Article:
‘Bouncing comets’ could spread the seeds of life
Scientists have debated for decades about whether comets – icy messengers from the outer regions of planetary systems – contain life’s building blocks, for example, amino acids. Could it be comets that brought the first “seeds of life” to the early Earth, billions of years ago? And do comets in distant solar systems also carry the life’s seeds? On November 15, 2023, researchers at the University of Cambridge in the U.K. said it’s possible. They described what they called “bouncing comets” going from one planet to the next in a young planetary systems. They said it might happen most easily in systems where several planets orbit fairly close together, like “peas in a pod.”
Bouncing comets and peas in a pod
Speed in orbit is an important factor for the. A comet needs to be traveling slower than usual when it gets near a planet. The researchers said this should be about nine miles per second (15 km/s), or slower. Otherwise, the speed and temperature of the impact could destroy the prebiotic molecules.
Is this scenario possible? The study said it is, ideally if the comets are in a “peas in a pod” planetary system. This means that the system has multiple planets with orbits that are fairly close together. An incoming comet could “bounce” between the orbits of the planets. In essence, the comet would be passed along from one planet to the next and the effect would be to slow the comet down.
Then, if the comet did end up crashing on one of the planets, it could deliver its cargo of life-enabling goodies. And if they survived the impact on a planet that was habitable, life could potentially emerge.
Bouncing comets could deliver building blocks of life
Scientists already know that comets and asteroids carry many of the prebiotic molecules needed for life. There are amino acids, of course, but others as well. In 2022, scientists analyzed samples from the asteroid Ryugu. They found 10 types of amino acids, carbon, hydrogen and nitrogen. In addition, comets contain hydrogen cyanide. That’s another prebiotic molecule essential for life (as we know it, at least). Notably, it can withstand high temperatures, meaning that it could likely survive the impact on a planet.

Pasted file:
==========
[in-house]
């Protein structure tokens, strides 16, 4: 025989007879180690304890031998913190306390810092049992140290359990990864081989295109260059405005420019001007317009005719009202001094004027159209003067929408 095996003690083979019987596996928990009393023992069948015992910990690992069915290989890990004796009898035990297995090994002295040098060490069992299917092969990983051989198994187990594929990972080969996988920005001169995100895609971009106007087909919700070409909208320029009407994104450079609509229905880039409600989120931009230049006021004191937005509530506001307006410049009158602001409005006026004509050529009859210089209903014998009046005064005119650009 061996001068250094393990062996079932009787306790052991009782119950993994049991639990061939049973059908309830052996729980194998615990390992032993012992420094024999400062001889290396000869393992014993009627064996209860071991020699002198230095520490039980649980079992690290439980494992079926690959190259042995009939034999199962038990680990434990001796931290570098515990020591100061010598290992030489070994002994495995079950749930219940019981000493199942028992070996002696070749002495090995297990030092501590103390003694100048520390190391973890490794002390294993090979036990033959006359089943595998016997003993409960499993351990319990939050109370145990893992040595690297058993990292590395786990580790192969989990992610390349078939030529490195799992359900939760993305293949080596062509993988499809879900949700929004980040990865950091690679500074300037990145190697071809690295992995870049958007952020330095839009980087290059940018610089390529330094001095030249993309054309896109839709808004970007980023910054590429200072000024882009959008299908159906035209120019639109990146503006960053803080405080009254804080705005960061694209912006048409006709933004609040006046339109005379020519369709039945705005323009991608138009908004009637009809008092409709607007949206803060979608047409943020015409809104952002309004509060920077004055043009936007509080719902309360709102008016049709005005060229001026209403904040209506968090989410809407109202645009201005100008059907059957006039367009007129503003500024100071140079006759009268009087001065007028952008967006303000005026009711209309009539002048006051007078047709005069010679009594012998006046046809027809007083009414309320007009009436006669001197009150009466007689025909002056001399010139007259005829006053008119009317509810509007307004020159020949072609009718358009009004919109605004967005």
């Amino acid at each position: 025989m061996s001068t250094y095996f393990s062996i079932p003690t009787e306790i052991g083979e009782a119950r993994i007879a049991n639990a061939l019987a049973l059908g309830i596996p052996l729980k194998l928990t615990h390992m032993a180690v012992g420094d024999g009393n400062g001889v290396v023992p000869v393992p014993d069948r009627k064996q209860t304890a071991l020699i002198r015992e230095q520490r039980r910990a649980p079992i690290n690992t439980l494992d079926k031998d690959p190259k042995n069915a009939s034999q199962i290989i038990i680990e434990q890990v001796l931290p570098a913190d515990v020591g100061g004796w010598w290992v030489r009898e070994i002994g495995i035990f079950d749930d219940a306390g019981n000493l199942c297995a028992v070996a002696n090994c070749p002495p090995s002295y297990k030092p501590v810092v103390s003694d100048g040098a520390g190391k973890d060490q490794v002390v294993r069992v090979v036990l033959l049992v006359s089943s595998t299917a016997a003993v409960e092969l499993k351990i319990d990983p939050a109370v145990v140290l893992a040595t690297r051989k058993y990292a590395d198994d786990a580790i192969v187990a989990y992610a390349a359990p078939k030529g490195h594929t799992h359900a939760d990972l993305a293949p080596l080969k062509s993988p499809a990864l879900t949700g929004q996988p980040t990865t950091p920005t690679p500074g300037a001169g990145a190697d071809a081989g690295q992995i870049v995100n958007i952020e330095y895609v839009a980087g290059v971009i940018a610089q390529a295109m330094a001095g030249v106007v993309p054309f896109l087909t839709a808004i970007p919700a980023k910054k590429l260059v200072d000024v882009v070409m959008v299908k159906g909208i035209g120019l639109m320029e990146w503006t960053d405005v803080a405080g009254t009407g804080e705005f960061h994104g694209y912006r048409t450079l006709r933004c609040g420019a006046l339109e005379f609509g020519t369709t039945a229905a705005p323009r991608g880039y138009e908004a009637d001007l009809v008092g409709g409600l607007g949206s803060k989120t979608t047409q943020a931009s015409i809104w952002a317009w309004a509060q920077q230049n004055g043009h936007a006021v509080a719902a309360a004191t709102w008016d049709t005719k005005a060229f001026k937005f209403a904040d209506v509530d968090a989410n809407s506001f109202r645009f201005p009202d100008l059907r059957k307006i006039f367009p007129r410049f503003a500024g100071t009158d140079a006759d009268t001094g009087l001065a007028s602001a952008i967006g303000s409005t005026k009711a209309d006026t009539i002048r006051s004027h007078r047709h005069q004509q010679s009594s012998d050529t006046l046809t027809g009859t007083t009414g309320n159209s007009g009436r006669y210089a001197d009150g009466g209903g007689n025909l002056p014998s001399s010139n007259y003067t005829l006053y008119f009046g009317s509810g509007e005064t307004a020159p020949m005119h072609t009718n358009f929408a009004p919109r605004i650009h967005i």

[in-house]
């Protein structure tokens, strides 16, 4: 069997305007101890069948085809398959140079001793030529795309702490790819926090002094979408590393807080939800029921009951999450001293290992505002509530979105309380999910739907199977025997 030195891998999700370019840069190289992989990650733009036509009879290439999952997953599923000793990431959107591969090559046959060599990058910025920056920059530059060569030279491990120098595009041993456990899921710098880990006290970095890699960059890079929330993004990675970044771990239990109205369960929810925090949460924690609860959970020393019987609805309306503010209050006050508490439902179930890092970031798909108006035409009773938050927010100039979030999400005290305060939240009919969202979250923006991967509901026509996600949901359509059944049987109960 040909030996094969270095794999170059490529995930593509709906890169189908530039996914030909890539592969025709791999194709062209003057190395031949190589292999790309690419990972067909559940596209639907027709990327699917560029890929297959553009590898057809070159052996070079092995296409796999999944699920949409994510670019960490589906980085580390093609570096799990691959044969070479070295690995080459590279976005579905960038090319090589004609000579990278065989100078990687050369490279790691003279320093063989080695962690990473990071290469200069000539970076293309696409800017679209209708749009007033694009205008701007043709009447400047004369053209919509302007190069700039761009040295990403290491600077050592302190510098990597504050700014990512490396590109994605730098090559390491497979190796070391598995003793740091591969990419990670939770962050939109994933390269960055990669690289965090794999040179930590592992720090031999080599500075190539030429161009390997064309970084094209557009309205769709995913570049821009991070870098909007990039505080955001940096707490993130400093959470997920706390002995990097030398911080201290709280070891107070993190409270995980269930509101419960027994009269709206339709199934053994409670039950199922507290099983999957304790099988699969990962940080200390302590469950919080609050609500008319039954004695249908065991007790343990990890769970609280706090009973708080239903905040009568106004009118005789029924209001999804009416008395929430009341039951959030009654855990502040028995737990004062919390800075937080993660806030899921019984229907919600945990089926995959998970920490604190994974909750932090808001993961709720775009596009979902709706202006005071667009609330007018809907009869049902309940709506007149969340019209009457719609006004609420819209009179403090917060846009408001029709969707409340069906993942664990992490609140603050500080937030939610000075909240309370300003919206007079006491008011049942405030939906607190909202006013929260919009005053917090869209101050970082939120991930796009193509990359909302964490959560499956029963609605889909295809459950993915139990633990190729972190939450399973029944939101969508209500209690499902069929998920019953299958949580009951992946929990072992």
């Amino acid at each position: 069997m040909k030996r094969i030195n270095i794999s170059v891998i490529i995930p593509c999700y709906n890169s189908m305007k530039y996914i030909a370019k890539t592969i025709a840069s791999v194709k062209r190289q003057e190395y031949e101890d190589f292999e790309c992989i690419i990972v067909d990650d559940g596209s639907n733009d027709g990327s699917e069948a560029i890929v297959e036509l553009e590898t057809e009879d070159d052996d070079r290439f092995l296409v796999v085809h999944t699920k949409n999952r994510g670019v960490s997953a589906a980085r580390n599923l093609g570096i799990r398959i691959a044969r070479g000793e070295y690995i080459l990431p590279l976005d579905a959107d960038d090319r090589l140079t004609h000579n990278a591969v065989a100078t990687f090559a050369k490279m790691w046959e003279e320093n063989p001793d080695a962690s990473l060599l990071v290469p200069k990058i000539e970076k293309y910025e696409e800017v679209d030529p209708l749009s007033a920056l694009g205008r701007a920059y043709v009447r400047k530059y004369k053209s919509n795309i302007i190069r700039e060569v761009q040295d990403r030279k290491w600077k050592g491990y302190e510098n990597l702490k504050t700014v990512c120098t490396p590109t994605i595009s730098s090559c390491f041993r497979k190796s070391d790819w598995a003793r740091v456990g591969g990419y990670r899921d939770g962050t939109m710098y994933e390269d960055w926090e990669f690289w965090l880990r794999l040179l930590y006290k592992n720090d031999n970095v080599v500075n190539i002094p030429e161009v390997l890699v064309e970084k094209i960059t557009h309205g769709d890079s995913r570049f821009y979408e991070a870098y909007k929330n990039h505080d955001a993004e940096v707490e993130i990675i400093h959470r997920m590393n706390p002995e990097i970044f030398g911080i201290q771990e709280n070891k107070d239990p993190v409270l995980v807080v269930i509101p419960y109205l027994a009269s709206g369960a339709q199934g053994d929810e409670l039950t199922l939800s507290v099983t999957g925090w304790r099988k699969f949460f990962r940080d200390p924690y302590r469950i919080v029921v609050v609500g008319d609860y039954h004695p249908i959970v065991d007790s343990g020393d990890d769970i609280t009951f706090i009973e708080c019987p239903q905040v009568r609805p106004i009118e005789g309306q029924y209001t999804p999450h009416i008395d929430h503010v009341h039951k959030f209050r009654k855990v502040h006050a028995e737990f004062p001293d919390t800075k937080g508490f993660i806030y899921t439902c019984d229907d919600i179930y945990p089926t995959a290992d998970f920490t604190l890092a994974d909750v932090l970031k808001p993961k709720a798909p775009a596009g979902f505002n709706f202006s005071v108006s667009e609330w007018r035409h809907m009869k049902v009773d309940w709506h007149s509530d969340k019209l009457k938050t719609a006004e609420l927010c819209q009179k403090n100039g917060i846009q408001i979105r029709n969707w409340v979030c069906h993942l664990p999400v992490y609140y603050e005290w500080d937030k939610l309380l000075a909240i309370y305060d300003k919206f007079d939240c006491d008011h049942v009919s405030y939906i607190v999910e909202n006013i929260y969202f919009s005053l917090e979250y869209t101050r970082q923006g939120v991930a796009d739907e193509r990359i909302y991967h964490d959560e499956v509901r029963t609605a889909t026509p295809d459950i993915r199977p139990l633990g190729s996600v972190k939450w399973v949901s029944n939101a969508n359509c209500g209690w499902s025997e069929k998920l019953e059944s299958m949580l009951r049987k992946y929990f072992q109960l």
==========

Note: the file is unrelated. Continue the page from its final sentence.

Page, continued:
We’re learning more about the atmospheres of exoplanets all the time, so we wanted to see if there are planets where complex molecules could also be delivered by comets. It’s possible that the molecules that led to life on Earth came from comets, so the same could be true for planets elsewhere in the galaxy.
We wanted to test our theories on planets that are similar to our own, as Earth is currently our only example of a planet that supports life. What kinds of comets, traveling at what kinds of speed, could deliver intact prebiotic molecules?
Which planets are the best?
The researchers also note that they are not claiming that comets – or even bouncing comets – must be the answer to how life arises on planets. Rather, they wanted to narrow down what kinds of planets would be the most likely to receive the cometary deliveries. That would be planets in the “peas in a pod” scenario.